EQ Care can address a wide range of medical needs, including:
- Chronic disease management
- Coordinating and scheduling
- Eye infections
- Lab requisitions
- Medical testing
- Migraines and sinus infections
- Prescription home delivery service
- Prescription renewals
- Sexual health
- Specialist appointments
- Stress and mental health
If you're a personal health plan member, don't forget to register today!
Manitoba Blue Cross responds to Harvest Manitoba's call to action
Helping our fellow Manitobans have a healthy holiday season
December 21, 2020
Manitoba Blue Cross is donating $10,000 to Harvest Manitoba to help the organization ensure no Manitoban goes hungry this holiday season.
"As a homegrown organization with deep roots in this community, we're strong advocates for Manitobans helping Manitobans," said Manitoba Blue Cross President & CEO Benjamin Graham.
Manitoba Blue Cross commends Harvest Manitoba for their exceptional efforts on a day-to-day basis to care for and nourish our community. "We understand how stressful the holiday season is on a regular year. The pandemic has elevated these stresses, creating even more challenges that are impacting the physical and mental health of so many in our province," Graham said.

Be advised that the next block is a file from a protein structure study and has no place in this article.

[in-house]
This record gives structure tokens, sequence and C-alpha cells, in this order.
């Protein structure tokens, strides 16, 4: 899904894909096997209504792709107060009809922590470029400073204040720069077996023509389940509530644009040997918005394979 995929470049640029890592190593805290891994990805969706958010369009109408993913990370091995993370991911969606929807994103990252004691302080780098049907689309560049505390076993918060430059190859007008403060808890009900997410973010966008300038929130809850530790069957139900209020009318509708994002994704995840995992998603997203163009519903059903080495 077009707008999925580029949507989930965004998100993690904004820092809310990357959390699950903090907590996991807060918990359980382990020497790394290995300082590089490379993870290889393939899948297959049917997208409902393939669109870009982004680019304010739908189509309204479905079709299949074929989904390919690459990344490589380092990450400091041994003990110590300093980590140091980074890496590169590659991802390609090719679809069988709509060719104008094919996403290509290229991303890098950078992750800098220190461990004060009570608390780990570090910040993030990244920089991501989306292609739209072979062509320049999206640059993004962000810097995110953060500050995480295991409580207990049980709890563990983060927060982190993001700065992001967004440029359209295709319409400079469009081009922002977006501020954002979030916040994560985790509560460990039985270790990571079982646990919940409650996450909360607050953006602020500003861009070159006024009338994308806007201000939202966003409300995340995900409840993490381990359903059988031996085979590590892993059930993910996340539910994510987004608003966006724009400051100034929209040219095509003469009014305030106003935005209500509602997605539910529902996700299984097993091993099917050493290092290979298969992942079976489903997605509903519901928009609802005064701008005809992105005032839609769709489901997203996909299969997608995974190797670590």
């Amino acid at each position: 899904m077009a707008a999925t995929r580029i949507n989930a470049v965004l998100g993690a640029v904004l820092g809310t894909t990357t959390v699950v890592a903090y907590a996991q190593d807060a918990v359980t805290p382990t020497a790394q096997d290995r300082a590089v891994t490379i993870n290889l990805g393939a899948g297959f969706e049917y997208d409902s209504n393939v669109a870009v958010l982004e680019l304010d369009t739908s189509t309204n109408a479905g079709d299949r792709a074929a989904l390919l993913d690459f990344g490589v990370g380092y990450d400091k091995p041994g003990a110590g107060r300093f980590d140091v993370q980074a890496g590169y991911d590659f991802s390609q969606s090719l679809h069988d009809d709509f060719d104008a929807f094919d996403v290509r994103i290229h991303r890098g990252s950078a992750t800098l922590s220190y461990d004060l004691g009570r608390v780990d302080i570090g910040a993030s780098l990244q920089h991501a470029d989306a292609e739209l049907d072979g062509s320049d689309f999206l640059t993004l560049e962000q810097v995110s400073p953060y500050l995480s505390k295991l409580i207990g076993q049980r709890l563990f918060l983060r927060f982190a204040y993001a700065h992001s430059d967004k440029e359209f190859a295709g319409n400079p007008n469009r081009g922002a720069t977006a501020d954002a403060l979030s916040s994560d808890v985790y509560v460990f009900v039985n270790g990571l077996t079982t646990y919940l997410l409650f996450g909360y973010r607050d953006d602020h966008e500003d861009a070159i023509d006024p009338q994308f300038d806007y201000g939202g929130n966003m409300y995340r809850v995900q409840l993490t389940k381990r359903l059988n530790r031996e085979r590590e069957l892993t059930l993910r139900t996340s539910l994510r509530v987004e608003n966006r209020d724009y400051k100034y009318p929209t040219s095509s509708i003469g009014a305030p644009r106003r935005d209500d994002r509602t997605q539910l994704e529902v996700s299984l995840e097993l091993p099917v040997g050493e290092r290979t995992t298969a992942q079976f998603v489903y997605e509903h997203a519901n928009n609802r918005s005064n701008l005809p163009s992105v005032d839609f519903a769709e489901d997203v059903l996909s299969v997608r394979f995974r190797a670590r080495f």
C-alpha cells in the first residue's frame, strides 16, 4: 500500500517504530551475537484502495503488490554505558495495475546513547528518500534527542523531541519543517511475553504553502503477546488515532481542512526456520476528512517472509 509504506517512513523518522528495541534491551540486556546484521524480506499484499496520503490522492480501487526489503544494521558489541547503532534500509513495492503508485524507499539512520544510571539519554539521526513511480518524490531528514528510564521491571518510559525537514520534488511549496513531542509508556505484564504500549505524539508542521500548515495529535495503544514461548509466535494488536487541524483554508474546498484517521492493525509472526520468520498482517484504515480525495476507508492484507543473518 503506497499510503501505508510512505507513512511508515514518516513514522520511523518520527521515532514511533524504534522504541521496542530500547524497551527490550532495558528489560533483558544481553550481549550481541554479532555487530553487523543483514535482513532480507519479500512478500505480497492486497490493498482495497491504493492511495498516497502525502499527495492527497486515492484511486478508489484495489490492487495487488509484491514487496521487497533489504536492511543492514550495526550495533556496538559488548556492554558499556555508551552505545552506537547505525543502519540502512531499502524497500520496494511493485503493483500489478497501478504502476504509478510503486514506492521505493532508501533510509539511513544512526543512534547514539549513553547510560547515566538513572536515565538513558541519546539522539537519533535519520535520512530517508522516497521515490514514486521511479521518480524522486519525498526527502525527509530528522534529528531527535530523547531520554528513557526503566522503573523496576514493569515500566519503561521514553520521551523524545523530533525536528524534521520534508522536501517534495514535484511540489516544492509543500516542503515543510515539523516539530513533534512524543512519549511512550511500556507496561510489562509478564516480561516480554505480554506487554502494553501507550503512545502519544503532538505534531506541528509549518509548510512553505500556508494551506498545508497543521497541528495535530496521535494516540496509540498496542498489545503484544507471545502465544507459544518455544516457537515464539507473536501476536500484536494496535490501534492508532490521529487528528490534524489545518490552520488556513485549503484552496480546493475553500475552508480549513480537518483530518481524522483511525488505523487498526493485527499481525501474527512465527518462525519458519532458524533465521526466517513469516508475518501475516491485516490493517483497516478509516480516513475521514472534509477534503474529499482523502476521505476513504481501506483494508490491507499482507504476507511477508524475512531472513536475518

As a company invested in the health and well-being of Manitobans, stepping up to support those in the community is a priority for Manitoba Blue Cross. The company has taken several actions to address needs in the community during the pandemic, including the introduction of virtual health services, free grief counselling for all Manitobans and offering additional mental health supports and immediate access counselling lines for those with assistance coverage.
"In times like these, it's crucial that we ensure Manitobans have access to the right supports," Graham said. "We don't want any Manitoban to feel like they are facing this alone and don't have the supports they need, including knowing where their next meal is coming from."
Mental health support for members with employee or individual assistance coverage
December 1, 2020